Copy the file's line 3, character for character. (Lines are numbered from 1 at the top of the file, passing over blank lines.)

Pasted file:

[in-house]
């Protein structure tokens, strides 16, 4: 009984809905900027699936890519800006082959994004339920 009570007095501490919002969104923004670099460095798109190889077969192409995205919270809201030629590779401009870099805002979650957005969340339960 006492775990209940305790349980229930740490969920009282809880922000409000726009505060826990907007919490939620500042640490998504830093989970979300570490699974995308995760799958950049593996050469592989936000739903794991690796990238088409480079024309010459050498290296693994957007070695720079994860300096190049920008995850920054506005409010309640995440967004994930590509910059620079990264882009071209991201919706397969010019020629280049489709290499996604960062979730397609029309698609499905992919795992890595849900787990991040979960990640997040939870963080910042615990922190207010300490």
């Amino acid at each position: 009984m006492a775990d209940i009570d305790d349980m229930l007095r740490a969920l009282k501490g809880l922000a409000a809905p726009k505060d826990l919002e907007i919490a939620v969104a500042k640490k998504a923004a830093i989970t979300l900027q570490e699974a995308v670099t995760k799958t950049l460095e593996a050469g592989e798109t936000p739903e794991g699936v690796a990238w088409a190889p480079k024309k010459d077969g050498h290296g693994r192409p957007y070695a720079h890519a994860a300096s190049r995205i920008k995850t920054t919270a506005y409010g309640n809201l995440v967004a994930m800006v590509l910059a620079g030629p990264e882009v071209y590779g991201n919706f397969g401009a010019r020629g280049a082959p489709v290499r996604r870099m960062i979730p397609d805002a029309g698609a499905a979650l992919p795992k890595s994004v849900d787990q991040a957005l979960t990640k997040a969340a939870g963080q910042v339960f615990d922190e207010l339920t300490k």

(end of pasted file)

């Amino acid at each position: 009984m006492a775990d209940i009570d305790d349980m229930l007095r740490a969920l009282k501490g809880l922000a409000a809905p726009k505060d826990l919002e907007i919490a939620v969104a500042k640490k998504a923004a830093i989970t979300l900027q570490e699974a995308v670099t995760k799958t950049l460095e593996a050469g592989e798109t936000p739903e794991g699936v690796a990238w088409a190889p480079k024309k010459d077969g050498h290296g693994r192409p957007y070695a720079h890519a994860a300096s190049r995205i920008k995850t920054t919270a506005y409010g309640n809201l995440v967004a994930m800006v590509l910059a620079g030629p990264e882009v071209y590779g991201n919706f397969g401009a010019r020629g280049a082959p489709v290499r996604r870099m960062i979730p397609d805002a029309g698609a499905a979650l992919p795992k890595s994004v849900d787990q991040a957005l979960t990640k997040a969340a939870g963080q910042v339960f615990d922190e207010l339920t300490k």